I also still don’t know why this film is being hugely advertised as a rom-com when the whole romantic angle only comes in the film when there’s only 30 minutes left. Once the romance gets started, you know exactly where it’s going from there, which is no surprise to anyone who goes to see a romantic comedy in today’s world. They could have left that angle totally out of the film, or done something with Roberts’ character that would make her less of a romantic lead and more of a bigger part of the story that had to do with Larry Crowne’s impact on the others around him.
Tom Hanks is still incredibly likable no matter what here as Larry Crowne. In some ways, it would have been very creepy watching this 50-year old guy walk around with kids 20 years younger than him, but Hanks just has that appeal that makes it seem less strange and more cool. Hanks is a pro no matter what, and he makes Larry Crowne so damn likable that I just wanted to hang with him more throughout this film. Julia Roberts is playing her usual hot and sexy, but still sassy and spicy diva as the always drunken teacher Mercedes Tainot. Roberts has that appeal about her that even though she’s playing a bitch she still knows how to make her character so damn likable despite her looks. These two chemistry feels easy and relaxed to work with which really benefited a lot of their scenes together.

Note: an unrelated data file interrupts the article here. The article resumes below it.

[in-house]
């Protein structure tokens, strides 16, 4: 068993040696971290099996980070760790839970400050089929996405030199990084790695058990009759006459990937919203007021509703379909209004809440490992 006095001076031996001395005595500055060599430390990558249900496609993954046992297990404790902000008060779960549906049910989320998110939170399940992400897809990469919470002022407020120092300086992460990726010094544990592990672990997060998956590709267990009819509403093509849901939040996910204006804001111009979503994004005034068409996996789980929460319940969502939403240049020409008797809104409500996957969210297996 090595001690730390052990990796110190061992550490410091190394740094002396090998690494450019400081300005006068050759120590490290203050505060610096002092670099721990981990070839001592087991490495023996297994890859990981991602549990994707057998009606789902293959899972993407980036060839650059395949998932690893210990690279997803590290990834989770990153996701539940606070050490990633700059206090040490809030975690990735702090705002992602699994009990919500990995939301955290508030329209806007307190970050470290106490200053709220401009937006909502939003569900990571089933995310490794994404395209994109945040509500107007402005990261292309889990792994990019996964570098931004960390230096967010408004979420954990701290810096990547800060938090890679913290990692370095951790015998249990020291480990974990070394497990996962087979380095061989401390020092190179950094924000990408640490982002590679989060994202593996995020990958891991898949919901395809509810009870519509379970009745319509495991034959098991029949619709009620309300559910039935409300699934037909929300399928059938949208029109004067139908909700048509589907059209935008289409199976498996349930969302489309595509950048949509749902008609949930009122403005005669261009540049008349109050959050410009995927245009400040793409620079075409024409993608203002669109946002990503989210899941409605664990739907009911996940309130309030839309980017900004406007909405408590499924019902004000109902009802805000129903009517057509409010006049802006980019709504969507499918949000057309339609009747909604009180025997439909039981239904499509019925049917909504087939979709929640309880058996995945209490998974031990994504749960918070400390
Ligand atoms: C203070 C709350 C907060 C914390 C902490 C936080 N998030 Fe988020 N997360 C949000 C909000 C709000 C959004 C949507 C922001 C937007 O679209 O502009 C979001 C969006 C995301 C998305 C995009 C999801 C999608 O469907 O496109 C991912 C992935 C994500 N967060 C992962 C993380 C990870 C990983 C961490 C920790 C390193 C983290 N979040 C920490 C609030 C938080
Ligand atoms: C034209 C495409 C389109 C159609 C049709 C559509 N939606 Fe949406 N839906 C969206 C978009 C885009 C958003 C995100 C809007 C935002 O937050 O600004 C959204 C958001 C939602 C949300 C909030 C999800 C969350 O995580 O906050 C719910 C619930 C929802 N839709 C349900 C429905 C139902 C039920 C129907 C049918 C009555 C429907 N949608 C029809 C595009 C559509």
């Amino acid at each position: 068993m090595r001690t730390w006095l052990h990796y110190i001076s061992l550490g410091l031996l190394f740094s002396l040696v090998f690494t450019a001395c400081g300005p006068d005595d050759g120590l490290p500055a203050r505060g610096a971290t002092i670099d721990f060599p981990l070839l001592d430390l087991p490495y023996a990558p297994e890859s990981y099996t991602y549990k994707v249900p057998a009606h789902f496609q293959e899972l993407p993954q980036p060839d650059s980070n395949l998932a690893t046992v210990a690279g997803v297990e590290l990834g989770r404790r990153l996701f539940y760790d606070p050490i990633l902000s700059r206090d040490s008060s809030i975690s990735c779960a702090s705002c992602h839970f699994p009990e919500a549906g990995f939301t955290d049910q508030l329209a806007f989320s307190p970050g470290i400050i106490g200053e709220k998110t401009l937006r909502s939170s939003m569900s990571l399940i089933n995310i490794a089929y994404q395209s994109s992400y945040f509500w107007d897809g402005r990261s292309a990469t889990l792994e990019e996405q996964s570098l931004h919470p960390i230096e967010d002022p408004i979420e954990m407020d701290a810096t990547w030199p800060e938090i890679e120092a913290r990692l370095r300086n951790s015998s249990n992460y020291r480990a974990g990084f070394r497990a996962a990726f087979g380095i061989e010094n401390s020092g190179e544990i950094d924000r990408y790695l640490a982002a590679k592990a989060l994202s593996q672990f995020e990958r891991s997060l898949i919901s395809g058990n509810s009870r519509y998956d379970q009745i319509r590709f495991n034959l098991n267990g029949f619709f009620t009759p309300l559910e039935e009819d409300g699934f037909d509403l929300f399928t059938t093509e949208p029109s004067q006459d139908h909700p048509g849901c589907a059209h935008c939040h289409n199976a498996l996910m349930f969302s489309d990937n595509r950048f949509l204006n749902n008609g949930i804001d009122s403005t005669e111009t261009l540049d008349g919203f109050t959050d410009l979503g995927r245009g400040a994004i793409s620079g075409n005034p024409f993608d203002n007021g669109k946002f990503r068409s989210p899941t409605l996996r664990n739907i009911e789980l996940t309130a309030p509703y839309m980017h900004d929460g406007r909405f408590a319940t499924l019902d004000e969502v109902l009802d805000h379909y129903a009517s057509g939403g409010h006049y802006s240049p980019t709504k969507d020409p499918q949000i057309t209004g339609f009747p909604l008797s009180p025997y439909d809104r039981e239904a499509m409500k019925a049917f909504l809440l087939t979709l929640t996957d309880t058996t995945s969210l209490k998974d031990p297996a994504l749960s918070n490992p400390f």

The rest of the supporting cast is filled with a whole bunch of crazy names like Wilmer Valderrama (could have swore he was dead), George Takei, Pam Grier, Bryan Cranston, Cedric the Entertainer, and Taraji P. Henson. They all do a good job but I have to say that I was incredibly surprised by a really good performance from this chick named Gugu Mbatha-Raw (a name I still can’t pronounce). She’s cute, funny, and keeps the film’s heart running the whole time. Hope to see more of her.